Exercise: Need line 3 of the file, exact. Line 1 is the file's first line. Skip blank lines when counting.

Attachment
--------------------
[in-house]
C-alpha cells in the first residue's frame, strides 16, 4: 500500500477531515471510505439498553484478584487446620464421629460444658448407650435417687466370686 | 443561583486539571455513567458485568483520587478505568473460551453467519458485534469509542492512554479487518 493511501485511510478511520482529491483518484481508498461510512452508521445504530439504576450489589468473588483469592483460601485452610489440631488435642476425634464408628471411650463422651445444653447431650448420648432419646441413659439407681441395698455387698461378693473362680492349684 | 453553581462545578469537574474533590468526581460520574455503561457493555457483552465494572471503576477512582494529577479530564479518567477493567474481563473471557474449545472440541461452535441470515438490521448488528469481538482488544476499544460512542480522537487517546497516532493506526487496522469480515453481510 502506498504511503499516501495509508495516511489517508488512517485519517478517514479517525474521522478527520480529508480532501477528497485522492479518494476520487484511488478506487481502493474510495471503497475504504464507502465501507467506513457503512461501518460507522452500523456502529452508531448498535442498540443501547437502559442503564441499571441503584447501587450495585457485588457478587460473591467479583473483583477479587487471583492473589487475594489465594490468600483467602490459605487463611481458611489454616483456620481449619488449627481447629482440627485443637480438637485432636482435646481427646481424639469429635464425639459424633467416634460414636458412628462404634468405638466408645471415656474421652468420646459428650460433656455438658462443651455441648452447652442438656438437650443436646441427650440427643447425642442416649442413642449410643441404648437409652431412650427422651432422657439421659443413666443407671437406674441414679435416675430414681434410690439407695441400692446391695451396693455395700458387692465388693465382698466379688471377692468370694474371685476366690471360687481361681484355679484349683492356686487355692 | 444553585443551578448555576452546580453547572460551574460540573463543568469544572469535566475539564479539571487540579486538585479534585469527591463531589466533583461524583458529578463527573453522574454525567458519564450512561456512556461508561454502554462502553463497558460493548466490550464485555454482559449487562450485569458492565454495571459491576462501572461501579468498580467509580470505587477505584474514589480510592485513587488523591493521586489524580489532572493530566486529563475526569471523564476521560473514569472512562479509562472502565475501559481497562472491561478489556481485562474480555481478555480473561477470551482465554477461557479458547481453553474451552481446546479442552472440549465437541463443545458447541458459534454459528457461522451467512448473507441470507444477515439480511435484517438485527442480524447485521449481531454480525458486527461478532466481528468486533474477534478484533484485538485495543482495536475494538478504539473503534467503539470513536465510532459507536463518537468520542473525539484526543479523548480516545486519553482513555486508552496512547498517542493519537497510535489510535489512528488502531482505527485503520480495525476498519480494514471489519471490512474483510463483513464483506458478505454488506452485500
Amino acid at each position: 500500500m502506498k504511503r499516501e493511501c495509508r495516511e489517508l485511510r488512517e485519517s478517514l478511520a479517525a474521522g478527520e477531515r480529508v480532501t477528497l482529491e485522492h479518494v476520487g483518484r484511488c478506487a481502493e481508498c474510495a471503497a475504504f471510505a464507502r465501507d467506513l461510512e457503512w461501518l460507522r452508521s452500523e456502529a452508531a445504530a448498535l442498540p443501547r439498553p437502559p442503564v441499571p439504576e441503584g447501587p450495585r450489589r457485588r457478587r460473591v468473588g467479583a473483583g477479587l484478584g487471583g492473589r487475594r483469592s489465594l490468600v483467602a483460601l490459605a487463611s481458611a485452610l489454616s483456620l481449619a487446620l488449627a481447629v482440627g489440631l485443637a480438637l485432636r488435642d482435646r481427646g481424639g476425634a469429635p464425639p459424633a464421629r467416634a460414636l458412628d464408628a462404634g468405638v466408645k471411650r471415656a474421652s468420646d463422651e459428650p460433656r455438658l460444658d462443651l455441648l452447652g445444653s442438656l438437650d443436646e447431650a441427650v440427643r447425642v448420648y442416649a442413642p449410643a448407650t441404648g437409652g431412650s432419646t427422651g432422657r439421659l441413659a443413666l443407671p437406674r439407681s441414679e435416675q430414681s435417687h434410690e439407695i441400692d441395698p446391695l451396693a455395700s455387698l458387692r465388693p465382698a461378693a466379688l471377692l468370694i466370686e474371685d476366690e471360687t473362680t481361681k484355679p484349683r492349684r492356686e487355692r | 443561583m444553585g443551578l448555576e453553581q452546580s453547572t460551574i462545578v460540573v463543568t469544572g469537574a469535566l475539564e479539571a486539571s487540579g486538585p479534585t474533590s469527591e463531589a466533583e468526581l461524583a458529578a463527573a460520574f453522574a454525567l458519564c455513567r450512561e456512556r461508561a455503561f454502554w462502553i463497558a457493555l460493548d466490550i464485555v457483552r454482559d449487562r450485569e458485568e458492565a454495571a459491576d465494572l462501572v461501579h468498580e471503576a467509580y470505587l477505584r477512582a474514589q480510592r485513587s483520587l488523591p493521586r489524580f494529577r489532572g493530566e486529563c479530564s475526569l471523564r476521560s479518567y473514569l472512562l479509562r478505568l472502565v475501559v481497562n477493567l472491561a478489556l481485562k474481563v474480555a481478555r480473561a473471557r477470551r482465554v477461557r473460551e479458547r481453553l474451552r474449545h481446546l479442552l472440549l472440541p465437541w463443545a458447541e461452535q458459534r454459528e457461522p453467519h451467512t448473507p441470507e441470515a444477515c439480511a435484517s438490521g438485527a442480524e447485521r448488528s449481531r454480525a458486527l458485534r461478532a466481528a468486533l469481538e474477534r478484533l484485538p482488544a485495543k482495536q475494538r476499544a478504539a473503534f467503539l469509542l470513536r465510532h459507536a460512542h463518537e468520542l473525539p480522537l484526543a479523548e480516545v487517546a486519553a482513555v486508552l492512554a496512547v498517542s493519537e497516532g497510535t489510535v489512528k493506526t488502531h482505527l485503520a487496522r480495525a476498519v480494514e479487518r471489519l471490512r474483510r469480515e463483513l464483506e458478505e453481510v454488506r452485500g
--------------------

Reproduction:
Amino acid at each position: 500500500m502506498k504511503r499516501e493511501c495509508r495516511e489517508l485511510r488512517e485519517s478517514l478511520a479517525a474521522g478527520e477531515r480529508v480532501t477528497l482529491e485522492h479518494v476520487g483518484r484511488c478506487a481502493e481508498c474510495a471503497a475504504f471510505a464507502r465501507d467506513l461510512e457503512w461501518l460507522r452508521s452500523e456502529a452508531a445504530a448498535l442498540p443501547r439498553p437502559p442503564v441499571p439504576e441503584g447501587p450495585r450489589r457485588r457478587r460473591v468473588g467479583a473483583g477479587l484478584g487471583g492473589r487475594r483469592s489465594l490468600v483467602a483460601l490459605a487463611s481458611a485452610l489454616s483456620l481449619a487446620l488449627a481447629v482440627g489440631l485443637a480438637l485432636r488435642d482435646r481427646g481424639g476425634a469429635p464425639p459424633a464421629r467416634a460414636l458412628d464408628a462404634g468405638v466408645k471411650r471415656a474421652s468420646d463422651e459428650p460433656r455438658l460444658d462443651l455441648l452447652g445444653s442438656l438437650d443436646e447431650a441427650v440427643r447425642v448420648y442416649a442413642p449410643a448407650t441404648g437409652g431412650s432419646t427422651g432422657r439421659l441413659a443413666l443407671p437406674r439407681s441414679e435416675q430414681s435417687h434410690e439407695i441400692d441395698p446391695l451396693a455395700s455387698l458387692r465388693p465382698a461378693a466379688l471377692l468370694i466370686e474371685d476366690e471360687t473362680t481361681k484355679p484349683r492349684r492356686e487355692r | 443561583m444553585g443551578l448555576e453553581q452546580s453547572t460551574i462545578v460540573v463543568t469544572g469537574a469535566l475539564e479539571a486539571s487540579g486538585p479534585t474533590s469527591e463531589a466533583e468526581l461524583a458529578a463527573a460520574f453522574a454525567l458519564c455513567r450512561e456512556r461508561a455503561f454502554w462502553i463497558a457493555l460493548d466490550i464485555v457483552r454482559d449487562r450485569e458485568e458492565a454495571a459491576d465494572l462501572v461501579h468498580e471503576a467509580y470505587l477505584r477512582a474514589q480510592r485513587s483520587l488523591p493521586r489524580f494529577r489532572g493530566e486529563c479530564s475526569l471523564r476521560s479518567y473514569l472512562l479509562r478505568l472502565v475501559v481497562n477493567l472491561a478489556l481485562k474481563v474480555a481478555r480473561a473471557r477470551r482465554v477461557r473460551e479458547r481453553l474451552r474449545h481446546l479442552l472440549l472440541p465437541w463443545a458447541e461452535q458459534r454459528e457461522p453467519h451467512t448473507p441470507e441470515a444477515c439480511a435484517s438490521g438485527a442480524e447485521r448488528s449481531r454480525a458486527l458485534r461478532a466481528a468486533l469481538e474477534r478484533l484485538p482488544a485495543k482495536q475494538r476499544a478504539a473503534f467503539l469509542l470513536r465510532h459507536a460512542h463518537e468520542l473525539p480522537l484526543a479523548e480516545v487517546a486519553a482513555v486508552l492512554a496512547v498517542s493519537e497516532g497510535t489510535v489512528k493506526t488502531h482505527l485503520a487496522r480495525a476498519v480494514e479487518r471489519l471490512r474483510r469480515e463483513l464483506e458478505e453481510v454488506r452485500g